Motor block was assessed according to the following scale: 1 = absence of motor block, 2 = motor block almost complete (possible movement but not against resistance), and 3 = complete motor block (absence of movement).

Thirty minutes after local anesthetic application, a skin incision was made on the neck. All procedures were performed by the same surgeons, including procedures undertaken at the same period under general anesthesia (45 patients). Surgery was started by Kocher incision 2 in. above the jugulum, in parallel with axial plane, and demarcated by medial margins of sternocleidomastoid muscle. After subcutaneous tissue and muscular layer preparation, the thyroid gland was exposed, and parathyroid bodies were mobilized in their typical location. The bodies were removed, and a part of a body, marked with metallic clips, was implanted on incision on the forearm into the bundles of pronator teres muscle.

Throughout the procedure, the patients were sedated with midazolam (mean dose, 0.05 mg/kg IV). Vocal cord function was monitored by continuous verbal contact with the patient while the parathyroid glands were resected. Postoperative pain was assessed by visual analog pain scale (range, 0–10; 0 = no pain and 10 = maximal pain).

Perioperative hemodynamic monitoring was performed, including heart rate (HR) and mean arterial blood pressure (MAP) before the block and 30 min, 2, and 12 h after the administration of the local anesthetic (Table 1). MAP was measured by noninvasive arterial blood pressure cuff with an automatic device (Marquette, Germany).

Table 1
Table 1
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The effect on respiratory variables was monitored by a bedside spirometry (spirometer MSP 3, Mesit Company, Czech Republic). Monitored respiratory variables included forced vital capacity (FVC), peak expiratory force (PEF), mean expiratory force (MEF), and forced expiratory volume per 1 s (FEV1) before the block and 30 min (before the start of surgery), 2, and 12 h after the administration of the local anesthetic (Table 1).

On completion of the procedure, postoperative analgesia was administered via the catheter using 0.2% ropivacaine at a rate of 2–4 mL/h. The catheter was removed 24 h after the procedure. Neurological function was not assessed during postoperative infusion of diluted ropivacaine.

Perioperative hemodynamic and respiratory changes were evaluated statistically using the Wilcoxon signed rank test and multiple comparison using Bonferroni method (BMDP Statistical Software, University of California, 1990). Differences of P value <0.05 were considered significant. All data are presented as mean ± sd.

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Results

All 15 procedures were successfully performed under CEA. The median time of duration of surgery was 75 min (45–90 min). No patient reported pain during the procedure. The analgesic effect of postoperative ropivacaine infusion was sufficient, with the mean postoperative visual analog pain scale of 0.4 ± 0.1.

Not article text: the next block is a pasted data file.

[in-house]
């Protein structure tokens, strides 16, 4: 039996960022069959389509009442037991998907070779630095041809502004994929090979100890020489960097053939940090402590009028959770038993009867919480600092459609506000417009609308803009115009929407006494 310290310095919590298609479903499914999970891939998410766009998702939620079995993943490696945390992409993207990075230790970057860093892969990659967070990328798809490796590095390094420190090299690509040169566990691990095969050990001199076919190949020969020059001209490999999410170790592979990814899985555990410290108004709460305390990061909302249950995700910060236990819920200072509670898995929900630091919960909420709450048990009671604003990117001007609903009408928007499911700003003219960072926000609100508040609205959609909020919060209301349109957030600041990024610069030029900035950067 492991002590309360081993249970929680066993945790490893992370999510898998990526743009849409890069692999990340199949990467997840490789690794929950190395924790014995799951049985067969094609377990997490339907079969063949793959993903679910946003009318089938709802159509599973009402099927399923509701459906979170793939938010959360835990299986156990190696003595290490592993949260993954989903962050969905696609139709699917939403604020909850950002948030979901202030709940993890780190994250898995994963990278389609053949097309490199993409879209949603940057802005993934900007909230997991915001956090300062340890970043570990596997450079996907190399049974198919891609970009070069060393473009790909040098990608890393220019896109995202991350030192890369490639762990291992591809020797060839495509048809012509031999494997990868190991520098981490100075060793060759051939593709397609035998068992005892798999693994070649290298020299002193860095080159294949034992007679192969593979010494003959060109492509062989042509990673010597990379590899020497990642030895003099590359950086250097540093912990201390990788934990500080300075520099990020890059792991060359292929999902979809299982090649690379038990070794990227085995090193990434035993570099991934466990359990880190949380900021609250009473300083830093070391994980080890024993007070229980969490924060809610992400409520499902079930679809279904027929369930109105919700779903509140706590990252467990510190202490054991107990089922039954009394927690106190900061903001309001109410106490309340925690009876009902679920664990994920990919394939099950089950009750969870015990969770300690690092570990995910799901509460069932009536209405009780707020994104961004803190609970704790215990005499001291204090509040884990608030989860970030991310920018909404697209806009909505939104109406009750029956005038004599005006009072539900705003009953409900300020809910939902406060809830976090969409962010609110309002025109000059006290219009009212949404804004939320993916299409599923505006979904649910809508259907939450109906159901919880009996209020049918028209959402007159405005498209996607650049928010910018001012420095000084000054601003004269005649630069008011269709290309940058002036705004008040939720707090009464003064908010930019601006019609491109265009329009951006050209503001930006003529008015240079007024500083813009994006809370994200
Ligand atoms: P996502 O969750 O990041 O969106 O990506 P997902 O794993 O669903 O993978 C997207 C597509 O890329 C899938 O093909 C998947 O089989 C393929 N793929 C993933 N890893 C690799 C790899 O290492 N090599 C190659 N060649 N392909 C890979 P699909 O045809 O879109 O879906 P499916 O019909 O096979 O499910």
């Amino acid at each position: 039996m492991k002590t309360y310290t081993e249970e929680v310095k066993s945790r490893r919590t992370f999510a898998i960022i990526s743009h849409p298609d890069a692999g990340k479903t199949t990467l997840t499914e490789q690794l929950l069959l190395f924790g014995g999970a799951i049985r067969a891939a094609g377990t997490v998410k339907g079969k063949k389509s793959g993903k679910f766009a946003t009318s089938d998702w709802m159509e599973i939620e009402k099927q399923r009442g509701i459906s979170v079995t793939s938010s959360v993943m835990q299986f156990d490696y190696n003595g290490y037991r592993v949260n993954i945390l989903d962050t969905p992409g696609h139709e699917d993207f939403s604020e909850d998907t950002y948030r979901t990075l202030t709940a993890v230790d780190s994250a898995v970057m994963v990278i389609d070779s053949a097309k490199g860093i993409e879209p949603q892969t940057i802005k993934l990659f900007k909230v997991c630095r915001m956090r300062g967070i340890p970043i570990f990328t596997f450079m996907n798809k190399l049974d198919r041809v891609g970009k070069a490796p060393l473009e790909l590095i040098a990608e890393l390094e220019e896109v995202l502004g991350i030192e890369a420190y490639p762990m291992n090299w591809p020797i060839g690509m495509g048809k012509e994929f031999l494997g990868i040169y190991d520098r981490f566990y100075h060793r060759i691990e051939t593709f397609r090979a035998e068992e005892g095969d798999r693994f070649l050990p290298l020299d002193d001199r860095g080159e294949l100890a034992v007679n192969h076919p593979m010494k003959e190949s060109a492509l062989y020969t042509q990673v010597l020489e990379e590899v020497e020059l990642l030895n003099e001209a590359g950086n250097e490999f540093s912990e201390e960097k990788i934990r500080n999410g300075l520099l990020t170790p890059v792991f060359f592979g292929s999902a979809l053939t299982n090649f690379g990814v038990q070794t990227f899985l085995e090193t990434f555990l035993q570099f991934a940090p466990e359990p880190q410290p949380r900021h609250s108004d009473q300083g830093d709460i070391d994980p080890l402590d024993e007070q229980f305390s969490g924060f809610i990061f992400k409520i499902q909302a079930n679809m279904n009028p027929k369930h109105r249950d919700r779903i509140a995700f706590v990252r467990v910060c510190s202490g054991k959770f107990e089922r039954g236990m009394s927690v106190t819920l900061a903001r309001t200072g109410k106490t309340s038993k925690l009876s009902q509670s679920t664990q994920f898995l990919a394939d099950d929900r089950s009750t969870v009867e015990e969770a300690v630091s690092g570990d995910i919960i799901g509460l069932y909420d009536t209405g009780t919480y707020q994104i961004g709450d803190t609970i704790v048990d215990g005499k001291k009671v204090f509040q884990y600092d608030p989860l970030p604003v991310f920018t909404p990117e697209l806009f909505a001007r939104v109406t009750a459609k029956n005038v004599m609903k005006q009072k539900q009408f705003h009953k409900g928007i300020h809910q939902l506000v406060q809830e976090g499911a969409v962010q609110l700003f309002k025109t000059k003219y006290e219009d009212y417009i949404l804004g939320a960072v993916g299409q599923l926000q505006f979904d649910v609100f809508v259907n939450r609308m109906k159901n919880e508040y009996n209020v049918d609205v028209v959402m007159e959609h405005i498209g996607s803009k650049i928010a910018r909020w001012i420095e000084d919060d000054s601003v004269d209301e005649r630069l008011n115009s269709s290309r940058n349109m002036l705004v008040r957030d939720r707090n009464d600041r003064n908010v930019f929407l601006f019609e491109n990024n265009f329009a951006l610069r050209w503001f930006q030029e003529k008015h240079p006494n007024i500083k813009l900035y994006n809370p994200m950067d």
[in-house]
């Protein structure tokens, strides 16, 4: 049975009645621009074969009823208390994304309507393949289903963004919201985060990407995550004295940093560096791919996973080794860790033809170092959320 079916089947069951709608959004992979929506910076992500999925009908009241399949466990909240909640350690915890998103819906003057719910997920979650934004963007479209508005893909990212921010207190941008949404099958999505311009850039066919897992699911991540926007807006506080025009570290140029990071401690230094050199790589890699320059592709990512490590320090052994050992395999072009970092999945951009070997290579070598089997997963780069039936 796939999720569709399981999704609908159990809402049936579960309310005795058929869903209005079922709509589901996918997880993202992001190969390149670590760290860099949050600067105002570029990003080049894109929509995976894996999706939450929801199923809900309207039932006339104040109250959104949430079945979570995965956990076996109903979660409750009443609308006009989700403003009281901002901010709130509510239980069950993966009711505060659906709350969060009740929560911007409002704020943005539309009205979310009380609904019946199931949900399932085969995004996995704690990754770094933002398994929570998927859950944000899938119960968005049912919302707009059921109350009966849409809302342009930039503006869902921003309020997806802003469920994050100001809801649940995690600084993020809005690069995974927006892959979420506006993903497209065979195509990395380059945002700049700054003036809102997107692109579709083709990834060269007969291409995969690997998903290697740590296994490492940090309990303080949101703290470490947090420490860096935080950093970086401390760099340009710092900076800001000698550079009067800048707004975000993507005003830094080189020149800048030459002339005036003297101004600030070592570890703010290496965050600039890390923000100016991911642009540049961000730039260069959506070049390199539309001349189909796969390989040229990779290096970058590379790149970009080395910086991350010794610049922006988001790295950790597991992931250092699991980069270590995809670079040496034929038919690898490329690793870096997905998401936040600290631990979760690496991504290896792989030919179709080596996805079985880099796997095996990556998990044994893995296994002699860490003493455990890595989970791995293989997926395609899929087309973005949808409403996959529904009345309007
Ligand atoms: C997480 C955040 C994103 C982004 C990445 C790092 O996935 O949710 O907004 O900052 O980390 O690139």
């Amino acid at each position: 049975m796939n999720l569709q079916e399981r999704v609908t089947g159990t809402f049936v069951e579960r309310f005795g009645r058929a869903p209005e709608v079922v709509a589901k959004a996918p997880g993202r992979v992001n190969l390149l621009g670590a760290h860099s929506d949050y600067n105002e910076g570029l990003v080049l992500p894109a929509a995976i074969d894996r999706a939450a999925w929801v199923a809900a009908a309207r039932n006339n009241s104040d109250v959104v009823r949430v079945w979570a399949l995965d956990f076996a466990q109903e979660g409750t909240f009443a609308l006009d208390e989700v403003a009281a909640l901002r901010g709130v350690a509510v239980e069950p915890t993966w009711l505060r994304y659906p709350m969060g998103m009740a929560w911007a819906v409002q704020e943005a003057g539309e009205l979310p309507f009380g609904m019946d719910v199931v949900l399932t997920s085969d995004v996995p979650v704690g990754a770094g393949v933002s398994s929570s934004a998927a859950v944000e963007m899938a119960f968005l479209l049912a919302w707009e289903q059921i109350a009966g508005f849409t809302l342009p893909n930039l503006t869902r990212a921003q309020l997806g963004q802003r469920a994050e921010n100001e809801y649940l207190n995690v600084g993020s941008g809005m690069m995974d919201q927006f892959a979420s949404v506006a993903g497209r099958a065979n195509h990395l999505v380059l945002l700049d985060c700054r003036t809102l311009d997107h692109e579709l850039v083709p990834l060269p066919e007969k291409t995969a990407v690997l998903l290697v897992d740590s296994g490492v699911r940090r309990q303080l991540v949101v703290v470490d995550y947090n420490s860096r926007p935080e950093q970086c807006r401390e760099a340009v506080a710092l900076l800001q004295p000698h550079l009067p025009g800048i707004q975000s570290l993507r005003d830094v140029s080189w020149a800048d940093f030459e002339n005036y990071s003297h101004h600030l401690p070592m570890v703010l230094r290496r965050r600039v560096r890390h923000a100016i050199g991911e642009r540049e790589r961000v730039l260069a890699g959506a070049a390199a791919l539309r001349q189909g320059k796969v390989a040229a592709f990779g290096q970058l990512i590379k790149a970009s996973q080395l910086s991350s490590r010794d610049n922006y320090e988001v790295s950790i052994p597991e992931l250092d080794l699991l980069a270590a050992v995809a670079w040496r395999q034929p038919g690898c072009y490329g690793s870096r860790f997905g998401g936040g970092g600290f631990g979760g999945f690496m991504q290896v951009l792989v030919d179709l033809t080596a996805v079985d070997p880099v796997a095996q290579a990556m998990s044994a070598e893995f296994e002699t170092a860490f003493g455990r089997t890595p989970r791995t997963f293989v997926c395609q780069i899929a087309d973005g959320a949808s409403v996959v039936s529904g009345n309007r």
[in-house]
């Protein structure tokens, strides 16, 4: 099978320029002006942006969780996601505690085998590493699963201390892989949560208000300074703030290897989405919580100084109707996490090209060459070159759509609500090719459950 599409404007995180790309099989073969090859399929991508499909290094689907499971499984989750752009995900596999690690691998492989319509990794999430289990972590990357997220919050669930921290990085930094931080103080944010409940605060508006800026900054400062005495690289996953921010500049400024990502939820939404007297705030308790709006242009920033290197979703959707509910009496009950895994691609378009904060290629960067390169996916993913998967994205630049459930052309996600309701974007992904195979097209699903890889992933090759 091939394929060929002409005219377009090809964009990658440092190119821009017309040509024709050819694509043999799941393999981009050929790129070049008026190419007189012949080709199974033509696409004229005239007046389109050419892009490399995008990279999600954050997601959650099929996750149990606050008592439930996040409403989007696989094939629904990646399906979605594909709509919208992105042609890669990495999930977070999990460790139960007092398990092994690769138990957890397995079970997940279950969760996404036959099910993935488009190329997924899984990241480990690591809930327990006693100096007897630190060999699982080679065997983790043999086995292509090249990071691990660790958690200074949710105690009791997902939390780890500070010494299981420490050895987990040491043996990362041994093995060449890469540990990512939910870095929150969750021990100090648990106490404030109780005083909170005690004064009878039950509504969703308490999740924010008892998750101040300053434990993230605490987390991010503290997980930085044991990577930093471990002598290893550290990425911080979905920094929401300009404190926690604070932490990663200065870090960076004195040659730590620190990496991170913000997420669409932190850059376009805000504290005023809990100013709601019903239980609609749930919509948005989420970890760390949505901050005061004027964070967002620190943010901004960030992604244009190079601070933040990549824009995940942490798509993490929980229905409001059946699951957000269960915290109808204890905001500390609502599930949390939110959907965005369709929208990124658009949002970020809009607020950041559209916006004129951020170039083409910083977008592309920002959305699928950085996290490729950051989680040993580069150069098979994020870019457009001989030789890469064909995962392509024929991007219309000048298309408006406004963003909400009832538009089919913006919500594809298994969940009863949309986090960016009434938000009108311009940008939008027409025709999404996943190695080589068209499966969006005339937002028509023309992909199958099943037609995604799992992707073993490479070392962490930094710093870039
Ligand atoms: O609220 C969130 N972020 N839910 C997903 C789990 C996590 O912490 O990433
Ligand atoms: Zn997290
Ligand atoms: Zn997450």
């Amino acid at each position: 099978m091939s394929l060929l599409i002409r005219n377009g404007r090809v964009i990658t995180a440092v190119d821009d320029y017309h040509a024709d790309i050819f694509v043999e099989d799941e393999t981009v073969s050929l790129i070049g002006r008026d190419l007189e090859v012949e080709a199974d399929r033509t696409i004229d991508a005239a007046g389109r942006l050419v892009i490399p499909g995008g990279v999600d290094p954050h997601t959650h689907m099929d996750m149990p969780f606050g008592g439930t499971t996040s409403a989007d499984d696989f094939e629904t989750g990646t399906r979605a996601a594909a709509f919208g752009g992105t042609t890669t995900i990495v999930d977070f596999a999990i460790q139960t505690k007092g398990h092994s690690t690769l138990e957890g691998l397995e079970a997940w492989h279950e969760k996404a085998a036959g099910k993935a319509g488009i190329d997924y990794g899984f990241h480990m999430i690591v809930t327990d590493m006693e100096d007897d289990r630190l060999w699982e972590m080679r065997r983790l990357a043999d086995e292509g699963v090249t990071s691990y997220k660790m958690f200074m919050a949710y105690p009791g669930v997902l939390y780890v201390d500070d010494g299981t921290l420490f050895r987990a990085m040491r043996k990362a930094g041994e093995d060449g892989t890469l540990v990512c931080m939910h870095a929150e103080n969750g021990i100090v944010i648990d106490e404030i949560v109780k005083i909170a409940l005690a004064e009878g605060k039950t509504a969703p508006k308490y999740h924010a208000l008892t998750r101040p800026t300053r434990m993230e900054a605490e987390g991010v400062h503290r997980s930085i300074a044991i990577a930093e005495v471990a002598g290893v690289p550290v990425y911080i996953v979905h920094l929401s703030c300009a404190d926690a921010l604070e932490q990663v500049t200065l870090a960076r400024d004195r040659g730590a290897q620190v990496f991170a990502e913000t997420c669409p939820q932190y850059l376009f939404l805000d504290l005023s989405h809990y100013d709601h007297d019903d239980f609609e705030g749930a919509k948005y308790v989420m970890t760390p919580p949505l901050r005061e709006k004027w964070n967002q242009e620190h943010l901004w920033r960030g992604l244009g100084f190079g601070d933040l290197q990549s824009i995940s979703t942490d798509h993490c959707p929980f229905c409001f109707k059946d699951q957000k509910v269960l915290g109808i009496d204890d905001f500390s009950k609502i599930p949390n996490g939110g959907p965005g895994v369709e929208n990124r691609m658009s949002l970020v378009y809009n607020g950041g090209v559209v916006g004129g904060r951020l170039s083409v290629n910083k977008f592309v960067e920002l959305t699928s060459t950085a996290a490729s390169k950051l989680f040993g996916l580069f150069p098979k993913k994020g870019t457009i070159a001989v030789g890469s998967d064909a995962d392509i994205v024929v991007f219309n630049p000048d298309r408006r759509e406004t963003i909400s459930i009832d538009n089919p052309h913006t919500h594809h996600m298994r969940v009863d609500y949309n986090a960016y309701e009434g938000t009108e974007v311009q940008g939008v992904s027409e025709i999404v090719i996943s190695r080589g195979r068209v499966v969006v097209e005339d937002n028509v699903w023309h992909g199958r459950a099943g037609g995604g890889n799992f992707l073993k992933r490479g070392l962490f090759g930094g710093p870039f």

The upper margin of sensory block was assessed in C2 dermatoma in all patients, and the median of the lower margin of sensory block was T3 (minimal extent C2-T1; maximal extent C2-T10). In all patients, the sensory fibers of cervical and brachial plexi were completely anesthetized. The median of the onset of sensory block was 15 min (10–25 min).

Bilateral partial motor block of the upper extremities was noted in one patient at the level 2 (decreased mobility of fingers, wrist, and forearm). The onset of motor block was 15 min after local anesthetic administration. The patient was not in distress during surgery and did not complain of dyspnea.

Hemodynamic variables demonstrated a statistically significant decrease in HR (P < 0.001) and MAP (P < 0.01), which was consistent with a sympathetic block of the heart and upper limbs. No vasopressor treatment was required for a decline in HR and MAP in our limited group.

FVC was decreased significantly (P < 0.001), whereas other variables stayed relatively stable: the changes in PEF, MEF, and FEV1/FVC ratio were statistically insignificant (P > 0.05) (Table 1). No patient complained of dyspnea during the procedure and in the postoperative period. There was no case of a new vocal cord paralysis (postoperative fiberoptic evaluation).

There was no case of dura mater puncture or blood observed in the catheter. One procedure was complicated by a subcutaneous infection at the site of the epidural puncture. The mean duration of hospital length of stay (LOS) for our patients was 3.3 ± 0.8 days (median, 4 days).

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Discussion

Our observations indicate that combined surgery on the neck and upper limb can be performed under CEA in a conscious state without causing discomfort to the patient. CEA is a relatively rarely used alternative for surgery involving the neck (carotid artery surgery or thyroid surgery) and upper limbs. The first to describe the technique of CEA was Dogliotti in 1933 (5) for thoracic procedures using a single-shot of local anesthetic solution (lidocaine). Bonnet et al. (6) published their series of 394 carotid artery procedures using CEA in 1990. They concluded that the CEA is a reliable and safe method for carotid endarterectomy. Hakl et al. (7) described the use of CEA in 215 patients who underwent carotid endarterectomy with conscious neurological monitoring. CEA was used also in a patient with aortic incompetence undergoing subtotal thyroidectomy (8) and for reconstructive hand surgery (9).

Administration of a local anesthetic (with an opioid) into the cervical epidural space results in anesthesia of the cervical plexus, brachial plexus, and superior thoracic dermatomes (10). CEA is usually performed with a catheter (10). It is frequently successful, providing high-quality anesthesia and postoperative analgesia of the above dermatomes. CEA also has a favorable effect on hemodynamic variables by blocking sympathetic innervation of the heart (11,12).